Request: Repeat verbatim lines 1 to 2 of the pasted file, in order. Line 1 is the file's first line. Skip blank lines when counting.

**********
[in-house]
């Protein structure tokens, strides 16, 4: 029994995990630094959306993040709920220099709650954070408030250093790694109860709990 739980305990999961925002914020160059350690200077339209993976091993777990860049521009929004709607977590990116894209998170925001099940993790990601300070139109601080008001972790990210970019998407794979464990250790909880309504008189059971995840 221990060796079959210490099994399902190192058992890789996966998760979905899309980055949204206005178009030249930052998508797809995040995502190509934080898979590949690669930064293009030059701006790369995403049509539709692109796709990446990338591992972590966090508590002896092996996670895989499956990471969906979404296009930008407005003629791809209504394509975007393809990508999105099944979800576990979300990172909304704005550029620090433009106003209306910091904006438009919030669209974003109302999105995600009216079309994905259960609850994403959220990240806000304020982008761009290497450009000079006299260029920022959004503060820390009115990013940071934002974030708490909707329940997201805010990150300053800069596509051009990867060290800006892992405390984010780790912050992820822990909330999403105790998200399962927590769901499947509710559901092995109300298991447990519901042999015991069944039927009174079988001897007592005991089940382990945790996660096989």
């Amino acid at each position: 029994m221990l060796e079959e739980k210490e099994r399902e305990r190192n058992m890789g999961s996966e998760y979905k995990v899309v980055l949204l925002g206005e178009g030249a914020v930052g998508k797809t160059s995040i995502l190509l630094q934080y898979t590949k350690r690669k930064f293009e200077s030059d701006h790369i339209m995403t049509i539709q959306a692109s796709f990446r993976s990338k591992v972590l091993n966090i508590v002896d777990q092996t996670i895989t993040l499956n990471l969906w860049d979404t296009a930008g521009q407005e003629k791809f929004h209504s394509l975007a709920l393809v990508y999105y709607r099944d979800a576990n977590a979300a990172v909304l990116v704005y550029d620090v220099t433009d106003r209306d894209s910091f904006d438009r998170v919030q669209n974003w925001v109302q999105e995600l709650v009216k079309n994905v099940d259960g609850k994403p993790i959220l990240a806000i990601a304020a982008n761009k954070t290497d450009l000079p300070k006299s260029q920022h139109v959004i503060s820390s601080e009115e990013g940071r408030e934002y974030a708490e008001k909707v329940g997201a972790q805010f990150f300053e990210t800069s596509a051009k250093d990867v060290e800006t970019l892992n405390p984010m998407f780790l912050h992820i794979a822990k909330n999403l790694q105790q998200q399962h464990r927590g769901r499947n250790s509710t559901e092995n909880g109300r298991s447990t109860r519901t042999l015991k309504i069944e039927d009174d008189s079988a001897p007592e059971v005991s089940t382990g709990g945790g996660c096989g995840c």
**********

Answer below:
[in-house]
């Protein structure tokens, strides 16, 4: 029994995990630094959306993040709920220099709650954070408030250093790694109860709990 739980305990999961925002914020160059350690200077339209993976091993777990860049521009929004709607977590990116894209998170925001099940993790990601300070139109601080008001972790990210970019998407794979464990250790909880309504008189059971995840 221990060796079959210490099994399902190192058992890789996966998760979905899309980055949204206005178009030249930052998508797809995040995502190509934080898979590949690669930064293009030059701006790369995403049509539709692109796709990446990338591992972590966090508590002896092996996670895989499956990471969906979404296009930008407005003629791809209504394509975007393809990508999105099944979800576990979300990172909304704005550029620090433009106003209306910091904006438009919030669209974003109302999105995600009216079309994905259960609850994403959220990240806000304020982008761009290497450009000079006299260029920022959004503060820390009115990013940071934002974030708490909707329940997201805010990150300053800069596509051009990867060290800006892992405390984010780790912050992820822990909330999403105790998200399962927590769901499947509710559901092995109300298991447990519901042999015991069944039927009174079988001897007592005991089940382990945790996660096989």